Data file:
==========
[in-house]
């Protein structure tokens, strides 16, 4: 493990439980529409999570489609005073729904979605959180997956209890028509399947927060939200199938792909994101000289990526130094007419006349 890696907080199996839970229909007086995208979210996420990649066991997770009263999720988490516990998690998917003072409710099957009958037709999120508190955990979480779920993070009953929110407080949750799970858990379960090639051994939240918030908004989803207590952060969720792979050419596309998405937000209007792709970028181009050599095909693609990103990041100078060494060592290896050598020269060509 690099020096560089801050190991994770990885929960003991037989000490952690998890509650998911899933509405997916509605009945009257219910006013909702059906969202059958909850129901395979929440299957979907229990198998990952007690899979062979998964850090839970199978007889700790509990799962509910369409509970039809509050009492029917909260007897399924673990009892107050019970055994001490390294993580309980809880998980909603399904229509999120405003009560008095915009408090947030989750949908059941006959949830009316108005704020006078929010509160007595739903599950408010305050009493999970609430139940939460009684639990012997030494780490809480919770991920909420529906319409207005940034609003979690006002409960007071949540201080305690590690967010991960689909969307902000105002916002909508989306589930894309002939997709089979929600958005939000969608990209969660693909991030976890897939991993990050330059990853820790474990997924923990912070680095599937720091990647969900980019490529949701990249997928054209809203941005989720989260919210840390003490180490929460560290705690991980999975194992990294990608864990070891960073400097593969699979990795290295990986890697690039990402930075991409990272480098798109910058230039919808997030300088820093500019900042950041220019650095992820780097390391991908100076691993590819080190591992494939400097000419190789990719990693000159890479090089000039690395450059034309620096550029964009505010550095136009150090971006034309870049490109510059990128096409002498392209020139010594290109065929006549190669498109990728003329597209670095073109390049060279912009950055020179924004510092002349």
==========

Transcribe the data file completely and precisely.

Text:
[in-house]
């Protein structure tokens, strides 16, 4: 493990439980529409999570489609005073729904979605959180997956209890028509399947927060939200199938792909994101000289990526130094007419006349 890696907080199996839970229909007086995208979210996420990649066991997770009263999720988490516990998690998917003072409710099957009958037709999120508190955990979480779920993070009953929110407080949750799970858990379960090639051994939240918030908004989803207590952060969720792979050419596309998405937000209007792709970028181009050599095909693609990103990041100078060494060592290896050598020269060509 690099020096560089801050190991994770990885929960003991037989000490952690998890509650998911899933509405997916509605009945009257219910006013909702059906969202059958909850129901395979929440299957979907229990198998990952007690899979062979998964850090839970199978007889700790509990799962509910369409509970039809509050009492029917909260007897399924673990009892107050019970055994001490390294993580309980809880998980909603399904229509999120405003009560008095915009408090947030989750949908059941006959949830009316108005704020006078929010509160007595739903599950408010305050009493999970609430139940939460009684639990012997030494780490809480919770991920909420529906319409207005940034609003979690006002409960007071949540201080305690590690967010991960689909969307902000105002916002909508989306589930894309002939997709089979929600958005939000969608990209969660693909991030976890897939991993990050330059990853820790474990997924923990912070680095599937720091990647969900980019490529949701990249997928054209809203941005989720989260919210840390003490180490929460560290705690991980999975194992990294990608864990070891960073400097593969699979990795290295990986890697690039990402930075991409990272480098798109910058230039919808997030300088820093500019900042950041220019650095992820780097390391991908100076691993590819080190591992494939400097000419190789990719990693000159890479090089000039690395450059034309620096550029964009505010550095136009150090971006034309870049490109510059990128096409002498392209020139010594290109065929006549190669498109990728003329597209670095073109390049060279912009950055020179924004510092002349």